In my last article I talked about the value of vulnerability as a leader. So to walk the walk here, I want to share a tactic that I use to overcome one of my weaknesses.
I've recently been experimenting with different ways to shoot video. I'm not the best on camera... I tend to ramble and lose track of my initial thought, leading to a video that's not concise or clear.
What happens is, I see myself in the display and part of my mind is thinking about how I'm talking, where my energy levels are, what my body language looks like, etc. And my mind gets distracted from the topic at hand.
The other issue I have is that when I'm shooting monologue video, I don't want there to be any pauses. It's probably just me, but in normal conversations I'm totally fine with second long pauses. But in my videos, they freak me out. So I want to be able to consistently move through the video without pausing or thinking.
Because of these issues, I've shot a lot of video that just ends up getting thrown out. Which is a massive waste of time.
Video is super important because it's the fastest way to build relationships with your audience. Sure, it can be done with text or audio, but video is the complete experience. Short of being there in person talking to your prospect, video is the best you can do.
So I recently developed a way to get more consistent quality in my videos without rambling or getting stuck.
Here's what I do:
First, I write an email. Pretty standard stuff here. I pick a topic from my list, tell the story and loop into the call to action in the same way I teach you to do it.
Then, I convert it into an article for my blog. I generally target 500 words for emails and 1,000 for articles. So this means I have to expand it a bit and go into more detail on a few of the ideas. This isn't a hard rule, it really depends on the article. I've written plenty of longer articles and some that are even shorter (like this one).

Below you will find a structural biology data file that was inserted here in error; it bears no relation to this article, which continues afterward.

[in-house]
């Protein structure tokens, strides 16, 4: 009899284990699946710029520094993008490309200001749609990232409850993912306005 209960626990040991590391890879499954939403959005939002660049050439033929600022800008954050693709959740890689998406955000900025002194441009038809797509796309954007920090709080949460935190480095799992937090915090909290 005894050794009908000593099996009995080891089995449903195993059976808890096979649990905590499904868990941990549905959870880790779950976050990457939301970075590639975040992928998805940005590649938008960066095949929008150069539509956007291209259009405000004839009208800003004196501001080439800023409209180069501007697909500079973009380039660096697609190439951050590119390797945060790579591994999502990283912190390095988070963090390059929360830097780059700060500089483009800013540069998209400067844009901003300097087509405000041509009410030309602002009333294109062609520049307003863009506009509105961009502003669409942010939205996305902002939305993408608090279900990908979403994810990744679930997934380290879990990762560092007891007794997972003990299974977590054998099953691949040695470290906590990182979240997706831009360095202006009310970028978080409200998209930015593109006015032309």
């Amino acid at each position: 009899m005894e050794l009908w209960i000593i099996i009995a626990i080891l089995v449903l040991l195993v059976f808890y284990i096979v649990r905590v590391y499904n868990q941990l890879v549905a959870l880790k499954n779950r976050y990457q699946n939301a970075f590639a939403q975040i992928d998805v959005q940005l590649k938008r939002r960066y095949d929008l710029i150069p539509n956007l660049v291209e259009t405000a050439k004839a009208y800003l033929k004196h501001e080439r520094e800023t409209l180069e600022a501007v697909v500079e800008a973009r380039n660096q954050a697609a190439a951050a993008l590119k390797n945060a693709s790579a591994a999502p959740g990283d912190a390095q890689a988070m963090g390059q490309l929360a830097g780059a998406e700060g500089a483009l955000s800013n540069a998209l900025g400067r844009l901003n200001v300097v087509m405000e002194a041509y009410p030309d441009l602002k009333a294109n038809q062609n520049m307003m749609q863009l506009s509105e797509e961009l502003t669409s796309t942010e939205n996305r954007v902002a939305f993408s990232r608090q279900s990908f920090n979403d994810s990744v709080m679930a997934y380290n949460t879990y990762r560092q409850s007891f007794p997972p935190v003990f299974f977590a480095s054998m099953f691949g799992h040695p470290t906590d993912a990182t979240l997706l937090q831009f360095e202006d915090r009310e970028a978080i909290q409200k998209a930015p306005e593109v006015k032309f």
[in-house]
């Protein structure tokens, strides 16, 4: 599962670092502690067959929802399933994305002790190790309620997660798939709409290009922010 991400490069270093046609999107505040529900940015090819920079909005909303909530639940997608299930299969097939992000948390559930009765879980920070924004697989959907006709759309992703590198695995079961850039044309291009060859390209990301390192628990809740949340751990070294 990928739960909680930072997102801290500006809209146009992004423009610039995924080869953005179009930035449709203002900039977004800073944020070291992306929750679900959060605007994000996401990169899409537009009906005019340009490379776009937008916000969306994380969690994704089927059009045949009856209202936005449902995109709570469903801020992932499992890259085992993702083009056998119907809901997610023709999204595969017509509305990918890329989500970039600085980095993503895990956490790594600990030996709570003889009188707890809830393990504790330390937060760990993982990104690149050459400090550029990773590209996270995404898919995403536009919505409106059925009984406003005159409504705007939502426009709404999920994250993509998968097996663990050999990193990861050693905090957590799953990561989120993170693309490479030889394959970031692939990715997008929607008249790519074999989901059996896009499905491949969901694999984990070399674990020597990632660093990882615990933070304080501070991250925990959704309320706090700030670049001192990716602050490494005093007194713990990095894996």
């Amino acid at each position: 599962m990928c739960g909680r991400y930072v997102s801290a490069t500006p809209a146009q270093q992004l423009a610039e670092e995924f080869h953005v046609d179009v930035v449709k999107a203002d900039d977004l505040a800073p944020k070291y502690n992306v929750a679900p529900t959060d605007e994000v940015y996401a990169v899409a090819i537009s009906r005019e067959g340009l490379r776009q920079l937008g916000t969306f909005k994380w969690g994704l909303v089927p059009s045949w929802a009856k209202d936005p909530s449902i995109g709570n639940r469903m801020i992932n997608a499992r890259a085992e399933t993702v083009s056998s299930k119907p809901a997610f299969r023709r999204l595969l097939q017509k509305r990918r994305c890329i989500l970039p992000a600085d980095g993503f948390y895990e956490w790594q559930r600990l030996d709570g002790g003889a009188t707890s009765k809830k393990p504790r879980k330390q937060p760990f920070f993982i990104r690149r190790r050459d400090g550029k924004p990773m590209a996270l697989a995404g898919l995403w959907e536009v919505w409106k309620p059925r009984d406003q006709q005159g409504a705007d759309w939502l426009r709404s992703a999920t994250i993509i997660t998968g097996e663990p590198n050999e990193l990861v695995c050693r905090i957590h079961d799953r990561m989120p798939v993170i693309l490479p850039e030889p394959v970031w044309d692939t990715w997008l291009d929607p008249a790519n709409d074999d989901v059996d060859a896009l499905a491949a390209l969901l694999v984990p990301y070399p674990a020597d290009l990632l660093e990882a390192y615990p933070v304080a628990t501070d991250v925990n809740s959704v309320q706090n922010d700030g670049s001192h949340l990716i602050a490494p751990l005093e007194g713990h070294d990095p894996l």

Once I finish writing the article, I go through and Bold some of the key points to separate out sections and make it easier to read.
Then I pull up my phone and start recording the video. The way my set up is, my computer screen and camera are close enough that I can look back and forth easily without it being too distracting. So I talk through the stories, make sure I hit all the bold points, and then close it out concisely at the end without rambling.
Setting myself up like this ensures that I know where to close out the video instead of rambling on and on trying to make my point. And this saves me lots of retakes and hassle.
It's not the most efficient method possible, which would likely just involve shooting the video off the cuff and then getting it transcribed, thus eliminating the whole writing process, but it gets me the most consistent output quality in both video and written forms, which does end up saving me time in the long run.
Not only that but now I have an article, video, and an audio that can be stripped out of the video for all my content needs for the day.
Wherever you're posting your content: blog, IG, email, YouTube, Twitter, podcast, etc. you can use this method to create more content and publish it in more places. And in doing so, earn way more traffic than just writing a single post on a single platform.
If you're not breaking out your content into multiple medias, you should start today. It's one of those things where you can put it off forever by just saying you'll get to it tomorrow. But it's really not that hard if you commit to doing it.
And if you're putting it off because you struggle to record video, give this process a try.